+ What profession would you like not to participate in?
+ If heaven exists, what would you like to hear God say when you arrive at the pearly gates?

These are narcissistic parlor games that any idiot can play. How can we go in front of a Congress that is filled with philistine idiots who want to cut arts funding and make a case for our importance when what we do is so insipid and shallow that we can’t defend it?

Now is the time for you to engage with ideas, to learn to think, and to actually DO some thinking and some talking and some arguing. You can’t say, after seeing a play by Samuel Beckett, one of the most important playwrights of the 20th century, “Well, wasn’t THAT uplifting.” You should be struck down by a bolt of artistic lightning from the sky for saying that. You can’t sit there like a petulant teenager pouting about having to be in by midnight. This is your education – do you really think you have nothing left to learn? You can’t sit there without making an attempt to think, to feel.

Because if you want to be a major in drama or in literature, you need to care. It isn’t that you have to like Beckett or Pirandello or O’Neill or Ibsen. It is that you have to open up your mind, open up your heart, open up your gut. You have to OPEN UP. And THINK about it – what it means, why it is in this anthology, what it is saying and how it applies to your life. And you have to do that not just in this class, but in all your other classes: in Humanities, in Political Science, in Biology, in Sociology. So that when you do a play, write a novel, teach a student, raise a child – you have something profound to contribute, something that gives you the right to read that book, do that play, teach that student, raise that child.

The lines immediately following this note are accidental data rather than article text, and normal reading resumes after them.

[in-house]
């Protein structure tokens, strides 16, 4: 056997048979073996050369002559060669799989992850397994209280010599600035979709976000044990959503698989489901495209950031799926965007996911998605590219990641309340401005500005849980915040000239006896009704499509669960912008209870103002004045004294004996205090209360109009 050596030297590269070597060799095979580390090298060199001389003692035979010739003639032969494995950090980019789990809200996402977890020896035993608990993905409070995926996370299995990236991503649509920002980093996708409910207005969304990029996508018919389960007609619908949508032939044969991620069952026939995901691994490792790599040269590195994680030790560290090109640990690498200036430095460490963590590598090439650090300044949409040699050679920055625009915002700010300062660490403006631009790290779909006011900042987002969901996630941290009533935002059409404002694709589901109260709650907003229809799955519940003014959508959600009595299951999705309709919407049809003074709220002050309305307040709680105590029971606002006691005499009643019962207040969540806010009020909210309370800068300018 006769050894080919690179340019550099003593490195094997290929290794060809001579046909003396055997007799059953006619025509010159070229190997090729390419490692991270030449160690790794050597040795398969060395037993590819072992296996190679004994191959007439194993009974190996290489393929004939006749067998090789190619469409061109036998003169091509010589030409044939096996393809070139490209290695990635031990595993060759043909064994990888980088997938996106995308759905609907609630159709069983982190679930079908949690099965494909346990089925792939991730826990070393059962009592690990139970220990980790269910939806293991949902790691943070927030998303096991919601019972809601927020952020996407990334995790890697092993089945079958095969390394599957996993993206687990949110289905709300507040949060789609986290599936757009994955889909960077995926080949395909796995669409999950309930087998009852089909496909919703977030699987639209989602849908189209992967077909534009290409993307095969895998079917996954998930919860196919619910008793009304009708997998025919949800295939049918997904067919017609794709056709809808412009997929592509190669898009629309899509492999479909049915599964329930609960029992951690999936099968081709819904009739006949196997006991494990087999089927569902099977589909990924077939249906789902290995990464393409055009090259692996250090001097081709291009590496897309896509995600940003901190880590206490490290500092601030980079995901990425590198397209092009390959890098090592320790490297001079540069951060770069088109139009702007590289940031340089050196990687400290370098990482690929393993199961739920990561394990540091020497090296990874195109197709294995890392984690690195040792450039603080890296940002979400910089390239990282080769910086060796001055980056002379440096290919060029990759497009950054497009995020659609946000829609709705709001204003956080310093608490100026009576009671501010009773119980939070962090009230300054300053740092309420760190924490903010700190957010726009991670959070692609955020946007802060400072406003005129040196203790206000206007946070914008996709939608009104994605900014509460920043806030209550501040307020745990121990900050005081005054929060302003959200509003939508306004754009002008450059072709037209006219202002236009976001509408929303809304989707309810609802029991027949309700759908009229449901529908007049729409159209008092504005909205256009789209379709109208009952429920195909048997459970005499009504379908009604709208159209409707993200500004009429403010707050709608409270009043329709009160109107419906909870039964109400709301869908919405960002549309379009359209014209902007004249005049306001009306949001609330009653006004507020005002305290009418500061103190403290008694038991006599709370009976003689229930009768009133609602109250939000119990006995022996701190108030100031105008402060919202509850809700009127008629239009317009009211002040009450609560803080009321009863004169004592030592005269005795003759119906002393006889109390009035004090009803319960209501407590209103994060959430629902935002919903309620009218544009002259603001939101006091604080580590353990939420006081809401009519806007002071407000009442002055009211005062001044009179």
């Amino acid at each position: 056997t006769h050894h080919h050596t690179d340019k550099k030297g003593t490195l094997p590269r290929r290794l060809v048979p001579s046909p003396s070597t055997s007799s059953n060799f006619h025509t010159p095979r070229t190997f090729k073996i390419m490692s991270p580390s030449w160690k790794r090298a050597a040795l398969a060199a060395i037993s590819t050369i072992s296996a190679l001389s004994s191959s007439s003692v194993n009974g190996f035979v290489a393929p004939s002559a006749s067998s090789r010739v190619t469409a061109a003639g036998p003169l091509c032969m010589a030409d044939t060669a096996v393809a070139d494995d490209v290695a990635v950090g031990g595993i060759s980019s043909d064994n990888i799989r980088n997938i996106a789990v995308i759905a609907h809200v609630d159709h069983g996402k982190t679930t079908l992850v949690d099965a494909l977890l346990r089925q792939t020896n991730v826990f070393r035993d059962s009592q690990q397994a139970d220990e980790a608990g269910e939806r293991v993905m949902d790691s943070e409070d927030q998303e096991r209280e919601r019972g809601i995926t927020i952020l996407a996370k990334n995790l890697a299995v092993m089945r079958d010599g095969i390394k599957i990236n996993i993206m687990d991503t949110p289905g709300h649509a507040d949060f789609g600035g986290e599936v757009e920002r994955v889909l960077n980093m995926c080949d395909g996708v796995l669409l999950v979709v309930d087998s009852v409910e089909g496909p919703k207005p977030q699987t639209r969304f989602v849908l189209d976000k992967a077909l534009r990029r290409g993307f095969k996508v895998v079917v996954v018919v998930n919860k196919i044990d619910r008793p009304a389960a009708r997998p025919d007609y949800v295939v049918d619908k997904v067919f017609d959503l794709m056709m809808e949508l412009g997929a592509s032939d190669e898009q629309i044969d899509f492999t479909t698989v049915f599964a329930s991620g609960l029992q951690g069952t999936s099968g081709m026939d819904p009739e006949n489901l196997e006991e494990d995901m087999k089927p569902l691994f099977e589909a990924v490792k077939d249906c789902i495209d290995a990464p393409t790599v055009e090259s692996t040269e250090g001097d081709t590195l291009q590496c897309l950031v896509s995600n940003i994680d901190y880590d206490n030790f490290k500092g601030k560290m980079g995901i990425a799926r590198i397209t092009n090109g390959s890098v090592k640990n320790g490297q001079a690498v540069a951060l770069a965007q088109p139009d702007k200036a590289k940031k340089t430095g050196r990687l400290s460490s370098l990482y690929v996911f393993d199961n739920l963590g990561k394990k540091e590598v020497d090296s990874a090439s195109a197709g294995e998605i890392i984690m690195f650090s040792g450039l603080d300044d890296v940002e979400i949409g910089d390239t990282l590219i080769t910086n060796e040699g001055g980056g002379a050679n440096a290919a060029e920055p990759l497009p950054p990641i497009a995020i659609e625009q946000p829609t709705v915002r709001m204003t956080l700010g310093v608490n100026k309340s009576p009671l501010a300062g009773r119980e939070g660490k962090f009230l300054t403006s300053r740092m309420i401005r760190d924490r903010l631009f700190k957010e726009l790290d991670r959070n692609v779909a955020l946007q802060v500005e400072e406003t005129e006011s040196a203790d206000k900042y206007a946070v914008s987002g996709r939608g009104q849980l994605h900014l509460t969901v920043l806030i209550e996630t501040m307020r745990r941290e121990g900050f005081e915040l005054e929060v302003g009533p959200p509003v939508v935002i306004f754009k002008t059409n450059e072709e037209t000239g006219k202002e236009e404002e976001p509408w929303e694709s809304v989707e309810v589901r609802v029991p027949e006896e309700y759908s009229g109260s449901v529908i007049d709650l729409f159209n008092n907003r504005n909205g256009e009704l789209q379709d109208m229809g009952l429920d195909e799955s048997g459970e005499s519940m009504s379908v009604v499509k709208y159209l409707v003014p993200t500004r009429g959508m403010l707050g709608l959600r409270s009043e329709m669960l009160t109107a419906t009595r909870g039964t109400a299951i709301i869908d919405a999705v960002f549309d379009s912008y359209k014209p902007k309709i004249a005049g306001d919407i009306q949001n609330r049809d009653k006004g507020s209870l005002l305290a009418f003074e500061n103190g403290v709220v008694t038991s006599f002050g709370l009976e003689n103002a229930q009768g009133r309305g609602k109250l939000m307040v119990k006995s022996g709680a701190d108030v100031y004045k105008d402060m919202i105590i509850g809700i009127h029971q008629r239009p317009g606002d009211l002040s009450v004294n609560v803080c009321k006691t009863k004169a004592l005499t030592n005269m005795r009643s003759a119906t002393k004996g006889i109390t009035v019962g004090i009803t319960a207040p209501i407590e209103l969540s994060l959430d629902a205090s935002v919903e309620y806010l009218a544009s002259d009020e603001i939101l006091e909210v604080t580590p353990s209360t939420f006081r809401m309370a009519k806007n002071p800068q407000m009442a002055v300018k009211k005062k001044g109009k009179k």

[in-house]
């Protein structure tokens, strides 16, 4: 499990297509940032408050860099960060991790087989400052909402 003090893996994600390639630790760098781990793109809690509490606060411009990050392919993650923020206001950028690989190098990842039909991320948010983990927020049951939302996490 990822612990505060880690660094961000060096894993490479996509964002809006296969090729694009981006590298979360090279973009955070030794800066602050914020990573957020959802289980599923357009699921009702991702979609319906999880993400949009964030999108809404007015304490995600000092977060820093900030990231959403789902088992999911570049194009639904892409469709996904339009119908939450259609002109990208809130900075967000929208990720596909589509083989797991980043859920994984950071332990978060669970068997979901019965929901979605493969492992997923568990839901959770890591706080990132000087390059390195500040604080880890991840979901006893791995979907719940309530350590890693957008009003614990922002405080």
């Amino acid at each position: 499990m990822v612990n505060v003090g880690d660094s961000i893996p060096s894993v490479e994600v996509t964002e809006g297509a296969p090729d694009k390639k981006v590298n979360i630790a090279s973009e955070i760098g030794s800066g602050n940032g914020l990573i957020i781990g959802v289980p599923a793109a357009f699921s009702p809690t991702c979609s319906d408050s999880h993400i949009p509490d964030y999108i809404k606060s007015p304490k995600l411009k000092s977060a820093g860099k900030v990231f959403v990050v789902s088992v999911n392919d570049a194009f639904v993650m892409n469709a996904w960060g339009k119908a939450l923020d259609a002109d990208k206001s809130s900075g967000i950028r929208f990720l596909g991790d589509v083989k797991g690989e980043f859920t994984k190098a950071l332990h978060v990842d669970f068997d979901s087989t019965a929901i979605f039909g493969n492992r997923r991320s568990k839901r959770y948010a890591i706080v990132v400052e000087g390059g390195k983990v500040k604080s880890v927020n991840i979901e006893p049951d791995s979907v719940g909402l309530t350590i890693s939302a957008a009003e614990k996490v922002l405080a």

W. H Auden once said that “A real book is not one that we read, but one that reads us.” You must become worthy of reading a great play. You must bring something to the table.

In the play Look Back in Anger – the play that started the revolution in the English theatre in 1956 – the playwright John Osborne has his angry young protagonist cry “Oh heavens how I long for a little ordinary human enthusiasm. Just enthusiasm – that’s all. I want to hear a warm, thrilling voice cry out Hallelujah! I’m alive! I’ve an idea.” Me too.Yes, you are tired – we are all tired. But I have news for you: this is as rested as you will ever get. Once you get out of here and are working a job to put food in your mouth and a roof over your head, and you’re trying to create art in your spare time, you will be much more tired than this. And that is what it is to be an adult. How will you keep your imagination alive? How will you keep yourself inspired? How will you keep yourself creative? And how will you justify the effort that it takes to do that unless you have a reason for being an artist, a purpose for doing a play or writing a novel, a reason for being???